The City of Tomorrow: Sensors, Networks, Hackers, and the Future of Urban Life
Carlo Ratti and Matthew Claudel
Yale University Press
P.O. Box 209040, New Haven, CT
2016. 184 pages. Hardcover, $20.00.
In The City of Tomorrow: Sensors, Networks, Hackers, and the Future of Urban Life, the authors use “futurecraft”—not predicting the future, but influencing it positively—to present ideas about what the city will look like years from now. Authors Carlo Ratti and Matthew Claudel work at the Massachusetts Institute of Technology Senseable City Laboratory studying the intersection of technology and the built environment, and that is the focus of the book.
Ratti and Claudel point out that many past predictions have been proven wrong. Many observers thought that the internet would erase the need for people to meet—but they did not take human nature into account. Cities kept growing, and now they are at the intersection of physical and virtual. The resulting smart city is a hybrid in several areas that the book explores, from architecture to transportation to energy.
In architecture, they focus on cybernetics, which in this context means that buildings function as “adaptive learning entities living in a kind of dialogue with their inhabitants.” An example is the Digital Water Pavilion designed by Carlo Ratti Associati for the 2008 World Expo in Zaragoza, Spain. Told to use water as an architectural element, the designers created a flexible space with walls made of drops of water that react to the presence of humans by parting at their approach to create an entrance or exit.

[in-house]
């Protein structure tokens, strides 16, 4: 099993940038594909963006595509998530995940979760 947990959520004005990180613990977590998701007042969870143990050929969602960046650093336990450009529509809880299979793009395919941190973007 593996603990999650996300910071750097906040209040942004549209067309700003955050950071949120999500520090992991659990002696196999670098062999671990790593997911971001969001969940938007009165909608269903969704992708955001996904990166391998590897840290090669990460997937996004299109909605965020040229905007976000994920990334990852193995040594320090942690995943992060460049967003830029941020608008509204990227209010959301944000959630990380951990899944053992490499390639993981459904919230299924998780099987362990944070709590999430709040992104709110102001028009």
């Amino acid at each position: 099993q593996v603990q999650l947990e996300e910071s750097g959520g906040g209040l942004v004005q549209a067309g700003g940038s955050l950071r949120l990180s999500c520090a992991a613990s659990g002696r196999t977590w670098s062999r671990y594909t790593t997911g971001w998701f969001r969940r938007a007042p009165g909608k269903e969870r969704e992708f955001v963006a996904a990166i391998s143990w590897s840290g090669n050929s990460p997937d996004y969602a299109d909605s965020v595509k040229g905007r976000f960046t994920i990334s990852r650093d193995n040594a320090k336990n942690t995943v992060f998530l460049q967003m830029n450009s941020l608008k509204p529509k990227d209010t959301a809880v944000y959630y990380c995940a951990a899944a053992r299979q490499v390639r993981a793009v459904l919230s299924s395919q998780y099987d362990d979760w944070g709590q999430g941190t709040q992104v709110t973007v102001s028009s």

More broadly, the book suggests, the result of omnipresent computing will not be optimized production—an age-old dream of urban planners—but an empowered citizenry. Smartphones are the embodiment of that trend. Their ubiquity, say Ratti and Claudel, means “every citizen has a tool with which to perceive and process the city.”
Continuing in that vein, the authors investigate how the spread of smart technology to every area of people’s lives will affect city life. With the widespread use of 3-D computers and other digital tools, labor and production could become more decentralized. Society would become more local and user-centric, returning to a preindustrial model. Habitation and work patterns might recall medieval cottages in Great Britain, where work and home shared space. Alternatively, workspaces could be spread throughout the city, with an open infrastructure so that workers could share knowledge, create, and socialize.
With their broad computing power, future urban citizens will be able to “hack the city.” In its most positive sense, hacking means exploring the limits of what’s possible, with a blurry line between “good” and “bad” hackers. It can include hacking a physical space, such as the 1993 project for World AIDS Day in which the artist Olivero Toscani installed a giant pink condom on the Luxor Obelisk at the Place de la Concorde in Paris. An example that shows the intersection of social media and physical space is the protests in Tahrir Square in Cairo during the Arab Spring of 2011.
Ratti and Claudel touch on many aspects of city life in a short space, exploring how virtual and physical space will relate in future urban life. They say at the start that they intend to present ideas for debate, not to make predictions—a caveat that is well advised in this field of unknowns.